Produktive Issue Tracking in Open Source
I have been doing IT “things” for roughly the past 27 years. Within that timeframe, I came across the Open Source “Movement” around 1998.
What caught my attention with opensource immediately, was the fact, that I could interact with those projects. I made not needed money (which I did not have as a schoolkid and a student) and I did not need much education in the field.
I very early started communicating with those Developers and Admins in the field, first in person with administrators at local companies, and the local university, later on with emails and irc. It was not always easy to have that communication. I am not a native english speaker. As a result the process of communicating with developers around the world enhanced my english skills.
Still, via email you had to wait, on irc you had to check the timezones in which the developers or administrators you wanted to reach where availably. So I spent mainly nights at these channels of communication, as most of the developers and admins had either their day jobs, or they were somewhere on the other side of the planet.
Over roughly the past 8 – 10 years a new technology arrived on the “scene”, the so-called issue trackers. From extraordinarily expensive ones, where you pay per customer, to totally free ones, to ones actually free and you don't even need to host them.
A very popular remotely hosted and free tracker nowadays is github . it enables developers and administrators to share their software/scripts with the community open and freely.
The github issue tracker enables users of their “product” to get in contact with those developers and administrators. I can leave a message, maybe add a label to it (if the “producer” of that software allows me to set labels) without much of a knowledge. I may even leave pictures and attach files to the message. Which make it easier for the developers to understand possible bugs or wishes for enhancements.
Issue trackers are a central tool in most projects by this point in time. And while they are very helpful by design, without a few basic rules, they could also destroy a project in an unrepairable way.
Imagine, I write an issue about your software. While my formulations are usually rather clear and non-aggressive, you might fall victim to the fact. That the message I am leaving reaches you at a time where you feel vulnerable, or maybe you're sick and in bed, etc. That is something I couldn't have known.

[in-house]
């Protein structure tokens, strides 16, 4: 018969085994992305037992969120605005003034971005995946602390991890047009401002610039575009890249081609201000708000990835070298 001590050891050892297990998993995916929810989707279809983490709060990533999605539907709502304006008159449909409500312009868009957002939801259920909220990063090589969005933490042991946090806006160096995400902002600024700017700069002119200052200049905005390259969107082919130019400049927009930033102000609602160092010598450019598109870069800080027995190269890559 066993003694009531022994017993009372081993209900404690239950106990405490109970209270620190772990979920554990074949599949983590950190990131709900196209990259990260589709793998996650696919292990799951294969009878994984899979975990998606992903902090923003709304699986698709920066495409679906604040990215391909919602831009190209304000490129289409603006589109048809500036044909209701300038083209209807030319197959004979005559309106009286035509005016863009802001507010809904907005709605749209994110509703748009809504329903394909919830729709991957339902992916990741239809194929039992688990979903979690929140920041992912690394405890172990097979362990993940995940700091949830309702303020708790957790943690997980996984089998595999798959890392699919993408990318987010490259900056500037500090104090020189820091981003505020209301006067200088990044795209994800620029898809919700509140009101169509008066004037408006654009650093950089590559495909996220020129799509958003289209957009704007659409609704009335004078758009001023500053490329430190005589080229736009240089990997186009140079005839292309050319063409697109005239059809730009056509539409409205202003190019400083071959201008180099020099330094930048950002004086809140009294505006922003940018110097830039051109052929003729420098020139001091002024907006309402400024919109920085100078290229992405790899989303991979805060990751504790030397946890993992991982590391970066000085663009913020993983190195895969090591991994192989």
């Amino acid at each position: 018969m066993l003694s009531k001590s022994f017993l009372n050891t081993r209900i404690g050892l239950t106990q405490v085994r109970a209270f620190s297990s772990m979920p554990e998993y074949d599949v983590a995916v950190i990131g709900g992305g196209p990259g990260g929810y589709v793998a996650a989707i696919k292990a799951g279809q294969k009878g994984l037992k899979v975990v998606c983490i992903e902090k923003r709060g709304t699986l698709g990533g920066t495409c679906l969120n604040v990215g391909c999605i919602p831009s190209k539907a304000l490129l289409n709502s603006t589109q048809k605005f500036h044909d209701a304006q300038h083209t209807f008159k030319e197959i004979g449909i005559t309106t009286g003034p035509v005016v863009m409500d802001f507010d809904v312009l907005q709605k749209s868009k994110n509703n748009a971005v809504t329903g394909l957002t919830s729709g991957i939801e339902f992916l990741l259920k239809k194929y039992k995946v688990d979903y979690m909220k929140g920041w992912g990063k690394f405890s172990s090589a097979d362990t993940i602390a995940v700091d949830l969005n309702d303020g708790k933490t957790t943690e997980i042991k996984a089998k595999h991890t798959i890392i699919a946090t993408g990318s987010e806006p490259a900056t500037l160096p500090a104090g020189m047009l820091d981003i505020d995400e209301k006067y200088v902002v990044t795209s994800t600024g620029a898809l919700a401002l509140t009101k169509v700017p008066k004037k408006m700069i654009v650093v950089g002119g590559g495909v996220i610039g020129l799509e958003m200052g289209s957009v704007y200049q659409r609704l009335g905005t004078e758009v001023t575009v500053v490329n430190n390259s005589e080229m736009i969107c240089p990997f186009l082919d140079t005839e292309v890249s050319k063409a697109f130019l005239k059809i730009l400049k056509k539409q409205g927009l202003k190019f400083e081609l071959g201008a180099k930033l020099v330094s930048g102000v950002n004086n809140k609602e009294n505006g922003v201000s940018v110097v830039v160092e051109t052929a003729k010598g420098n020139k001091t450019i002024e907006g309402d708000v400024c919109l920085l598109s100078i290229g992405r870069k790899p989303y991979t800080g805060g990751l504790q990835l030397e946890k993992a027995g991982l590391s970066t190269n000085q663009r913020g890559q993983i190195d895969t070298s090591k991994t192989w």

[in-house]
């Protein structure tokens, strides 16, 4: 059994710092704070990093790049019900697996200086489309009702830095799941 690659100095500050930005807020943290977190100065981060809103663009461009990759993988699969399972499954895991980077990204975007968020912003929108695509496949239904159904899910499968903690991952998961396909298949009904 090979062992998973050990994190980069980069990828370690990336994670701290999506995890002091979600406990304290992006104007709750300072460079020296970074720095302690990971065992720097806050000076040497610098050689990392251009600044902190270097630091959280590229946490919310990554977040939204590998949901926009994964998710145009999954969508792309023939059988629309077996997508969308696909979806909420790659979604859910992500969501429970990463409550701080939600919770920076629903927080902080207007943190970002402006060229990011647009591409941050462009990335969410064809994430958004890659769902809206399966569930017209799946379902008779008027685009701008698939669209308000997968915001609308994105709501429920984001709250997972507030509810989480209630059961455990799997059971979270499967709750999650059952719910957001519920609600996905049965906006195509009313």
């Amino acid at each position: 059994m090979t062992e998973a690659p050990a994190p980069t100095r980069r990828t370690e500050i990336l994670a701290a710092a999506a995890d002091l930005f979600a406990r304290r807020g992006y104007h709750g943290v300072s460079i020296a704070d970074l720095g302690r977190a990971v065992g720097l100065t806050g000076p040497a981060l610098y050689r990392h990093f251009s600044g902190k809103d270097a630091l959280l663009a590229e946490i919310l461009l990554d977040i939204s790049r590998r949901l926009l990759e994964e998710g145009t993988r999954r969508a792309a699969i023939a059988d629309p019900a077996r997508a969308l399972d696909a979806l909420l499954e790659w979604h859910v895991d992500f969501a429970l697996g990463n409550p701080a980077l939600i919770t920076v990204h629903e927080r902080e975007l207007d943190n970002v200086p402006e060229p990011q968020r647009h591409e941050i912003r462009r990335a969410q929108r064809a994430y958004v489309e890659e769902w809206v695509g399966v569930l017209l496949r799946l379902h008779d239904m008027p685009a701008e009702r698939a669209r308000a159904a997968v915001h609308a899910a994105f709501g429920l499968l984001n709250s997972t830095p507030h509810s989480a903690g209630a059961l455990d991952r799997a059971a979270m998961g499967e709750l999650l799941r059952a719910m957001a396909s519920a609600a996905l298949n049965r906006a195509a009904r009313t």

As a result, you're slightly aggressive, getting harsh on me and starting to insult me. Now theres the problem. Because you wherenot objective, and did not took the time first to think about what you wrote. Now you have your reply to my message showing to everyone on the tracker.
While this might be not a big one. If this continues to happen more than once, i.e. you're a team behind a project. Future users of your software might decide not to post about bugs in your software on your issue tracker. Instead, they might decide not to use your software at all.
IF you wish your project to grow, you cannot ignore the user issue tracker messages either. As they will see theres no progress, and they will start ignoring your project in favor of “active developments”.
Do not get me wrong, you do not need to fix everything five minutes after a message about it arrives, but showing users that you care about their input is crucial, if you wish to have users using your software. I.e. just is leaving a short answer like “I don't yet understand what you told me, please could you explain a bit further” or “I am working on that, I will keep you posted if I find a way to fix these makes a whole lot of difference.
If you have the urge to insult the user, take a step back, maybe take a walk outside, a deep breathe and think what makes you feel so insecure, that you feel that you need to push someone else, who you don't even know, down.